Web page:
Growing to love the Advent Season

Thanksgiving has come and gone; it is time to start reflecting on the Advent Season. After 21 years in Scotland, the Lectionary became a part of my Advent season build up to Christmas. I wish I could do the whole of the Advent writing to build the beauty of the incarnation. Ultimately Christmas is about the incarnation and God coming in the flesh, in the person of Jesus Christ, on our behalf.

I have not always been a big fan of Christmas. The commercialism and ‘sell, sell, sell’ being the mantra does my head in. Och aye, this is why year after year the Christmas story not changing blesses my heart and soul. It is the story of redemption and the incarnation that makes that possible. Christmas is the introduction of the story that culminates at the cross and the empty grave of Easter.

Sunday is the start of the new lectionary year and the Advent readings. I am reminded that the Lectionary is a part of liturgy that most here in America don’t use as often as I got used to. The Old Testament reading for the week interests me, I hope it interests you too.

“Oh, that You would rend the heavens! That You would come down! That the mountains might shake at Your presence… To make Your name known to Your adversaries, That the nations may tremble at Your presence!... You came down, The mountains shook at Your presence. For since the beginning of the world men have not heard nor perceived by the ear, Nor has the eye seen any God besides You, Who acts for the one who waits for Him. You meet him who rejoices and does righteousness, Who remembers You in Your ways. You are indeed angry, for we have sinned— In these ways we continue; And we need to be saved. But we are all like an unclean thing, And all our righteousnesses are like filthy rags; We all fade as a leaf, And our iniquities,… Have taken us away. And there is no one who calls on Your name, Who stirs himself up to take hold of You;… But now, O Lord, You are our Father; We are the clay, and You our potter; And all we are the work of Your hand. Do not be furious, O Lord, Nor remember iniquity forever; Indeed, please look—we all are Your people!” (selection from Isaiah 64:1–9)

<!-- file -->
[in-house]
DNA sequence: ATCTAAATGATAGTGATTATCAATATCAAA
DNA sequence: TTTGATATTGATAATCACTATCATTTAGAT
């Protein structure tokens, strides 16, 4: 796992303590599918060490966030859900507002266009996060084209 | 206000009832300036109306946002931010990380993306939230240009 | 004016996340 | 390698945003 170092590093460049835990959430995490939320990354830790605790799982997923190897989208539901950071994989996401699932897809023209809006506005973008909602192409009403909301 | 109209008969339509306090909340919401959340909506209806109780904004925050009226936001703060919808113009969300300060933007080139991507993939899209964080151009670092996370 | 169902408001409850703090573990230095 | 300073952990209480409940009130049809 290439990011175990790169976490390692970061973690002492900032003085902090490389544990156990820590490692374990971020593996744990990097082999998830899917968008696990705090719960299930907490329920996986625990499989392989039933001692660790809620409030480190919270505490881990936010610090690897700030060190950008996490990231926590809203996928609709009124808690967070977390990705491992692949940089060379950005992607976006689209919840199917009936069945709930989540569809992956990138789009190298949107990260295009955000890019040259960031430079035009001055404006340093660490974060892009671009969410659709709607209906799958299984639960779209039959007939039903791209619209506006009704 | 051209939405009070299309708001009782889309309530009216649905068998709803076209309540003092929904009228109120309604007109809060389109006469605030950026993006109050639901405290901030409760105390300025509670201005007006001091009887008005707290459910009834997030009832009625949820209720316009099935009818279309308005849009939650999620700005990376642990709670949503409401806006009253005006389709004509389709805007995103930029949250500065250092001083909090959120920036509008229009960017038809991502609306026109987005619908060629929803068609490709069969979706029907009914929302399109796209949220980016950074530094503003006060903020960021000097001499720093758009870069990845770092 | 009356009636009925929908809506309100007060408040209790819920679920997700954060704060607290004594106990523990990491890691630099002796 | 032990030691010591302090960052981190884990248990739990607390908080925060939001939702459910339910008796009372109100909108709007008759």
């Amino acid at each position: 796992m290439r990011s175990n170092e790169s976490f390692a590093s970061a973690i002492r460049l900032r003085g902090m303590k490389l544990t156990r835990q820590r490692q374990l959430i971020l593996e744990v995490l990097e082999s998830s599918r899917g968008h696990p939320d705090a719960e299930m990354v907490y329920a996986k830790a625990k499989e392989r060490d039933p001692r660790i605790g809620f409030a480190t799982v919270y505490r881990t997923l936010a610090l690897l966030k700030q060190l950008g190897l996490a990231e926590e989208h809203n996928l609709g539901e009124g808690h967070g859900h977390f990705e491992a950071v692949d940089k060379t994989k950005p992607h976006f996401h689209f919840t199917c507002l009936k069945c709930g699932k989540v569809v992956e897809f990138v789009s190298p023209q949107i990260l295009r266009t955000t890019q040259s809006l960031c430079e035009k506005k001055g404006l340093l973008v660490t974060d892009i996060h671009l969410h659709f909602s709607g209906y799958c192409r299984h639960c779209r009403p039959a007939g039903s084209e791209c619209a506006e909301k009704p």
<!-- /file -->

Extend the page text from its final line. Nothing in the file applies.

Isaiah proclaims the need for the Redeemer to come, to show again His power in a saving work because those that proclaim the Messiah as Lord are the people of God. The call for us approaching Christmas is to be shaped like God wants us to be as redeemed people, prepared to celebrate the incarnation of the God that showed up in human flesh. We don’t seek for God on our own, but He as Father seeks for us to be shaped to His likeness. I hope this Christmas/Advent Season we come to know the Christ of the incarnation who came for us.

 

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